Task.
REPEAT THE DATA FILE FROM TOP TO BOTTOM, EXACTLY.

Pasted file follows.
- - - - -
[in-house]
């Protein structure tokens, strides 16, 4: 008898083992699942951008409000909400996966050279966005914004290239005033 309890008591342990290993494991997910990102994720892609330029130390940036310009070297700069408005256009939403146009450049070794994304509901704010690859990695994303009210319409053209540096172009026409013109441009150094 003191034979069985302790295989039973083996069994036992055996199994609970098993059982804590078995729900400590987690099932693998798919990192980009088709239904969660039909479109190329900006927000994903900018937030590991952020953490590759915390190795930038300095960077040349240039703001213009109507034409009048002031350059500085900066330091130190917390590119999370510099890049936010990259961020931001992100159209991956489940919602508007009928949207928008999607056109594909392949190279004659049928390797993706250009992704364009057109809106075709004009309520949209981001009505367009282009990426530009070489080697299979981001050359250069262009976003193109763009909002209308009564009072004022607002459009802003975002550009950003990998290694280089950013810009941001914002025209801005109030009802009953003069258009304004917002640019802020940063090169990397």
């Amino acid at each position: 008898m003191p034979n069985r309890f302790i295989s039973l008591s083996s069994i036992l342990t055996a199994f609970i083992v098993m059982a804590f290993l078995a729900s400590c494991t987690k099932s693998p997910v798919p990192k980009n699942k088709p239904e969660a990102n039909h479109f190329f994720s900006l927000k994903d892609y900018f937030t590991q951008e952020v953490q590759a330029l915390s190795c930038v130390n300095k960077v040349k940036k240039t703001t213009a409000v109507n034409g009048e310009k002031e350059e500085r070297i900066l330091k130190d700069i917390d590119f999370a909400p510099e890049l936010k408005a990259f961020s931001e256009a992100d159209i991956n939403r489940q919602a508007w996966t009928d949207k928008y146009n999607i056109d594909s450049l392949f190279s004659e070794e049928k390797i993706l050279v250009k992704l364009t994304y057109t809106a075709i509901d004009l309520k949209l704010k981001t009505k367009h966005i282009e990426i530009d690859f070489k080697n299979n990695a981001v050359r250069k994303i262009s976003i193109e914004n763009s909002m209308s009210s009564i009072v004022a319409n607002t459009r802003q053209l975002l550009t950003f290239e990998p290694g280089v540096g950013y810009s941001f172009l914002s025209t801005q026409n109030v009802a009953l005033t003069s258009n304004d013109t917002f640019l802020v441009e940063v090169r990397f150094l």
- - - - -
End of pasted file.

[in-house]
């Protein structure tokens, strides 16, 4: 008898083992699942951008409000909400996966050279966005914004290239005033 309890008591342990290993494991997910990102994720892609330029130390940036310009070297700069408005256009939403146009450049070794994304509901704010690859990695994303009210319409053209540096172009026409013109441009150094 003191034979069985302790295989039973083996069994036992055996199994609970098993059982804590078995729900400590987690099932693998798919990192980009088709239904969660039909479109190329900006927000994903900018937030590991952020953490590759915390190795930038300095960077040349240039703001213009109507034409009048002031350059500085900066330091130190917390590119999370510099890049936010990259961020931001992100159209991956489940919602508007009928949207928008999607056109594909392949190279004659049928390797993706250009992704364009057109809106075709004009309520949209981001009505367009282009990426530009070489080697299979981001050359250069262009976003193109763009909002209308009564009072004022607002459009802003975002550009950003990998290694280089950013810009941001914002025209801005109030009802009953003069258009304004917002640019802020940063090169990397």
């Amino acid at each position: 008898m003191p034979n069985r309890f302790i295989s039973l008591s083996s069994i036992l342990t055996a199994f609970i083992v098993m059982a804590f290993l078995a729900s400590c494991t987690k099932s693998p997910v798919p990192k980009n699942k088709p239904e969660a990102n039909h479109f190329f994720s900006l927000k994903d892609y900018f937030t590991q951008e952020v953490q590759a330029l915390s190795c930038v130390n300095k960077v040349k940036k240039t703001t213009a409000v109507n034409g009048e310009k002031e350059e500085r070297i900066l330091k130190d700069i917390d590119f999370a909400p510099e890049l936010k408005a990259f961020s931001e256009a992100d159209i991956n939403r489940q919602a508007w996966t009928d949207k928008y146009n999607i056109d594909s450049l392949f190279s004659e070794e049928k390797i993706l050279v250009k992704l364009t994304y057109t809106a075709i509901d004009l309520k949209l704010k981001t009505k367009h966005i282009e990426i530009d690859f070489k080697n299979n990695a981001v050359r250069k994303i262009s976003i193109e914004n763009s909002m209308s009210s009564i009072v004022a319409n607002t459009r802003q053209l975002l550009t950003f290239e990998p290694g280089v540096g950013y810009s941001f172009l914002s025209t801005q026409n109030v009802a009953l005033t003069s258009n304004d013109t917002f640019l802020v441009e940063v090169r990397f150094l």